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Download Finding the Lost Battalion: Beyond the Rumors, Myths and Legends of America's Famous WW1 Epic epub

by Robert Laplander

Since its release in 2006, 'Finding the Lost Battalion' by Robert J. Laplander has become the benchmark work against which all things Lost Battalion related have been measured. Now, in this updated 3rd edition released to coincide with the centennial of America's entry into Ww1, Mr. Laplander again takes us to the Charlevaux Ravine to delve deeper into the story than ever before! Meticulously chronicling what would become arguably the most famous event of America's part in the war, we find the truths behind the legend. Spanning twenty years of research and hundreds of sources (most never before seen), the reader is led through the Argonne Forest during September and October, 1918 virtually hour by hour. The result is the single most factual accounting of the Lost Battalion story and their leader, Charles W. Whittlesey, to date. Told in an entertaining, fast moving style, the book has become a favorite the world over! With new Forward by Major-General William Terpeluk, Us Army (Ret).
Download Finding the Lost Battalion: Beyond the Rumors, Myths and Legends of America's Famous WW1 Epic epub
ISBN: 1411676564
ISBN13: 978-1411676565
Category: History
Subcategory: Americas
Author: Robert Laplander
Language: English
Publisher: (January 11, 2017)
Pages: 724 pages
ePUB size: 1217 kb
FB2 size: 1733 kb
Rating: 4.8
Votes: 287
Other Formats: docx azw mobi doc

"Finding the Lost Battalion" by Robert Lapland is probably the definitive book on the American force surrounded for a week in the Meuse-Argonne Offensive of World War I. The author examines the minute by minute (literally) details of not only the Americans involved but also the German perspective. Many of the survivors (there were almost 70% causalities) wrote letters, memoirs, or gave speeches which were pieced together in a chronological order. The commander of the "Lost Battalion" was Metal of Honor winner Major Charles Whittlesey. While not wounded in action, Major Whittlesey suffered from what we would now refer to as PTSD and committed suicide several years later. The only shortcomings of the book is that perhaps it is too detailed and slow moving in parts. It is a must read for anyone who loves military history.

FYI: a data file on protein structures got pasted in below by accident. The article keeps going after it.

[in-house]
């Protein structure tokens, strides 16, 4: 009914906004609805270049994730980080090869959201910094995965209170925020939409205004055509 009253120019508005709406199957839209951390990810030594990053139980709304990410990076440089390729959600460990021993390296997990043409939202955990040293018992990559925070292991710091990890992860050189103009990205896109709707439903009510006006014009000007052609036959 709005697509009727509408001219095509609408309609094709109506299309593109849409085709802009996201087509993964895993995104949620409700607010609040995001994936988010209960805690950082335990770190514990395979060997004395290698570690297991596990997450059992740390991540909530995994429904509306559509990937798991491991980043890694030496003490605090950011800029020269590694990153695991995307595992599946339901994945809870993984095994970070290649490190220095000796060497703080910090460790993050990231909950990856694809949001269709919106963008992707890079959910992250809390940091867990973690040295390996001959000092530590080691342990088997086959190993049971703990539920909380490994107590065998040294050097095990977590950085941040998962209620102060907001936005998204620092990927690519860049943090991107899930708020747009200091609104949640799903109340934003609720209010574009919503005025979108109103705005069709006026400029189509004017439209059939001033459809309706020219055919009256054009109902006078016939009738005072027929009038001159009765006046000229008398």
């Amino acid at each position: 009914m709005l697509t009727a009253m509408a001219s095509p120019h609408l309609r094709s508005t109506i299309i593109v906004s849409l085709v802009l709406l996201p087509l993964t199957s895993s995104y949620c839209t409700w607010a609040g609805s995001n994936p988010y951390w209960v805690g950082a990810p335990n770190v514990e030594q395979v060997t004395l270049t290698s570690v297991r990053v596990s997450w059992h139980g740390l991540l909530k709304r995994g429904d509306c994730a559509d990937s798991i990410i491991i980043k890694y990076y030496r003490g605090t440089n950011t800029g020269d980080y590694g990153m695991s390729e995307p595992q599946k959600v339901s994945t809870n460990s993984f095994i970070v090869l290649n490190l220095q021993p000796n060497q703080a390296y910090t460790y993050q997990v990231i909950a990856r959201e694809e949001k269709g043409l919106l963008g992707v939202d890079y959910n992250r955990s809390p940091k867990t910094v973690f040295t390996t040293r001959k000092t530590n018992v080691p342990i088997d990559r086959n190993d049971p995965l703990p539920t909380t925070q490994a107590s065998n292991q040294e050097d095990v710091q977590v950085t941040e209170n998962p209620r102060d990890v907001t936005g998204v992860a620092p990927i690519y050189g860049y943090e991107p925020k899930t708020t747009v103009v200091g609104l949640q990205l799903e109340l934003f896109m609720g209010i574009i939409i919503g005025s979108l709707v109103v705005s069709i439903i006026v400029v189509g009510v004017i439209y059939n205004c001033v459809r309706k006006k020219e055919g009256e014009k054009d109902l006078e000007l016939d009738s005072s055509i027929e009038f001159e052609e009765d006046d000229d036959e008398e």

Mr. Laplander's book about the Lost Battalion is quite fascinating. He writes in a very friendly and inviting way so that it feels more like you're talking to a friend when learning about the trials that these men went through. I did really enjoy learning about small things about the men who were there. I'm really looking forward to his other books coming out.
History to go with stories I heard as a kid from WWI veterans in the New York City area. Some had claimed to be there.
Laplander's dedication to erasing myths and replacing them with documented material is an approach that all readers should demand of any scholarly work. This book is remarkable in its depth and pursuit of truth, whether or not the discovered truths further some wide spread folk-image of history. Distorted versions of history, perhaps resulting from biases and emotions, can be seen in such phenomena as the Alamo, The Emancipation Proclamation, Andrew Jackson and many others. Now, thanks to Laplander's expertise, there is one less irksome myth out there.

The reader is cautioned, before even buying and/or reading his book, the maps are not very good. Also, the numerous grammatical and punction errors are a bit distracting, at least to this reader.

My congratulations to Mr. Laplander and a great triumph of scholarship!

Paul Baum, Ph.D.
Audrain County Historical Society
If you want to learn about the Lost Battalion, this is the best book out there. I have read numerous accounts on this part of the First World War and this (in my opinion) is the best one out there.
Good story and tons of detail to read through.
you secret
This book is outstanding. It’s rich in detail that would bog down most such works of history, but Laplander marshals the detail – and he writes – in a way that is energetic and compelling. I was glued to this book! This is a tremendous contribution to U.S. history and I’m appreciative that Laplander wrote it.
Author Laplander's work is simply the definitive book on the Lost Battalion and its commander, Major Charles Whittlesey. For over 60 years the best book on the subject was the "The Lost Battalion" by Thomas Johnson and Fletcher Pratt published in 1938, but this book by Laplander published in 2006 far eclipses all earlier publications.

The reader may be surprised to find out, for example, that Whittlesey's battalion twice became surrounded by the Germans forward of the main line during the Meuse-Argonne offensive, but generally attention is centered solely on the second time.

The scholarship here is simply superior, the writing crisp and never tedius or boring, and the reader's questions concerning personnel and what happened to them are answered almost before they arise. Frankly, I can think of nothing negative to say, even the maps are extremely helpful.

In short, if the prospective reader has never read a book on the First World War, this is the one to read. Explanations abound, the human interest story is riveting, and one comes away with a full appreciation of combat at the time.

I unreservedly recommend this book.